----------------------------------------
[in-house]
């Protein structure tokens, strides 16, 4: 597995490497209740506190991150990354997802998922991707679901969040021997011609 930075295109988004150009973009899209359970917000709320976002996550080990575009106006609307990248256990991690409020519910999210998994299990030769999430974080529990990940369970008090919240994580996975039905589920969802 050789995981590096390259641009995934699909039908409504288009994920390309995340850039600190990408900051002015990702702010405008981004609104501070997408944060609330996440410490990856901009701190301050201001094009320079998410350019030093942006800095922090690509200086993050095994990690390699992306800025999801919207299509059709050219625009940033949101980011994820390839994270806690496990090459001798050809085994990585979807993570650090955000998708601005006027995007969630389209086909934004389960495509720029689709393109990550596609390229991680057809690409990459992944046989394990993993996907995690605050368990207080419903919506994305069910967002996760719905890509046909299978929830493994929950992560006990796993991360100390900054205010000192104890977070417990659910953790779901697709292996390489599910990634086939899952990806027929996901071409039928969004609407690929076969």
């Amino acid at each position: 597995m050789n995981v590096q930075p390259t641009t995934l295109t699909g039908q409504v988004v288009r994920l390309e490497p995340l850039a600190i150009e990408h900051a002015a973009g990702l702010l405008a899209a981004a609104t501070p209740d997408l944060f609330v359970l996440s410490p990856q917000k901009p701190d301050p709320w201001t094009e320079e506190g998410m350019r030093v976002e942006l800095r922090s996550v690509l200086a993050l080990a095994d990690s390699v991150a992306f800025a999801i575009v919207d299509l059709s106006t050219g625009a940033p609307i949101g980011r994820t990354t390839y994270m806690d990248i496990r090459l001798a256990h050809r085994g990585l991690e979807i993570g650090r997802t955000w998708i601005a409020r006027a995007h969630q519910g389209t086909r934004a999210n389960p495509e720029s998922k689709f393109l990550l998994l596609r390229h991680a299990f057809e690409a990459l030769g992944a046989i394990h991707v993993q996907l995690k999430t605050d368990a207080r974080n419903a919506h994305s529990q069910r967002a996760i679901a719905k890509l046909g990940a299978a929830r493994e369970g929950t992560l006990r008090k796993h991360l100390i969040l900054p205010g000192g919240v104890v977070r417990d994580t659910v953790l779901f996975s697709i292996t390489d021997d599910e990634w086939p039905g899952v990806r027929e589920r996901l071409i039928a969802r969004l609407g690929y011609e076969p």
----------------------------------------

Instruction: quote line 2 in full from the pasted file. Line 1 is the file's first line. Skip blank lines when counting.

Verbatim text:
């Protein structure tokens, strides 16, 4: 597995490497209740506190991150990354997802998922991707679901969040021997011609 930075295109988004150009973009899209359970917000709320976002996550080990575009106006609307990248256990991690409020519910999210998994299990030769999430974080529990990940369970008090919240994580996975039905589920969802 050789995981590096390259641009995934699909039908409504288009994920390309995340850039600190990408900051002015990702702010405008981004609104501070997408944060609330996440410490990856901009701190301050201001094009320079998410350019030093942006800095922090690509200086993050095994990690390699992306800025999801919207299509059709050219625009940033949101980011994820390839994270806690496990090459001798050809085994990585979807993570650090955000998708601005006027995007969630389209086909934004389960495509720029689709393109990550596609390229991680057809690409990459992944046989394990993993996907995690605050368990207080419903919506994305069910967002996760719905890509046909299978929830493994929950992560006990796993991360100390900054205010000192104890977070417990659910953790779901697709292996390489599910990634086939899952990806027929996901071409039928969004609407690929076969």